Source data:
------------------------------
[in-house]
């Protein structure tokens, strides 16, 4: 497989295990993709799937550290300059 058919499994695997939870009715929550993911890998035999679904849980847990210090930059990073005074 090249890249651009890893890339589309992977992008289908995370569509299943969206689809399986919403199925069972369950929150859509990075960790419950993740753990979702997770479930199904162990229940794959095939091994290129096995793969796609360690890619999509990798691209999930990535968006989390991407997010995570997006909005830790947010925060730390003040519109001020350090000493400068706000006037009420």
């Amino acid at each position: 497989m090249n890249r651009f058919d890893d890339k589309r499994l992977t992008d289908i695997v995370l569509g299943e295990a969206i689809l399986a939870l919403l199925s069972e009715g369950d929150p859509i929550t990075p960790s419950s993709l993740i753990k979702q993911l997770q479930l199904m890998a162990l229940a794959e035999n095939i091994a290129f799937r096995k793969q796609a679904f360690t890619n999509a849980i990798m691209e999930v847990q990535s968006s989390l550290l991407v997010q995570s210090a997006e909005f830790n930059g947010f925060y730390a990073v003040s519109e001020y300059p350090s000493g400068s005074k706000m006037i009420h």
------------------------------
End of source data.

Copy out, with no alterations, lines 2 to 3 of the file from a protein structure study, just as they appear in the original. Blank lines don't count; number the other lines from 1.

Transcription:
């Protein structure tokens, strides 16, 4: 497989295990993709799937550290300059 058919499994695997939870009715929550993911890998035999679904849980847990210090930059990073005074 090249890249651009890893890339589309992977992008289908995370569509299943969206689809399986919403199925069972369950929150859509990075960790419950993740753990979702997770479930199904162990229940794959095939091994290129096995793969796609360690890619999509990798691209999930990535968006989390991407997010995570997006909005830790947010925060730390003040519109001020350090000493400068706000006037009420």
């Amino acid at each position: 497989m090249n890249r651009f058919d890893d890339k589309r499994l992977t992008d289908i695997v995370l569509g299943e295990a969206i689809l399986a939870l919403l199925s069972e009715g369950d929150p859509i929550t990075p960790s419950s993709l993740i753990k979702q993911l997770q479930l199904m890998a162990l229940a794959e035999n095939i091994a290129f799937r096995k793969q796609a679904f360690t890619n999509a849980i990798m691209e999930v847990q990535s968006s989390l550290l991407v997010q995570s210090a997006e909005f830790n930059g947010f925060y730390a990073v003040s519109e001020y300059p350090s000493g400068s005074k706000m006037i009420h």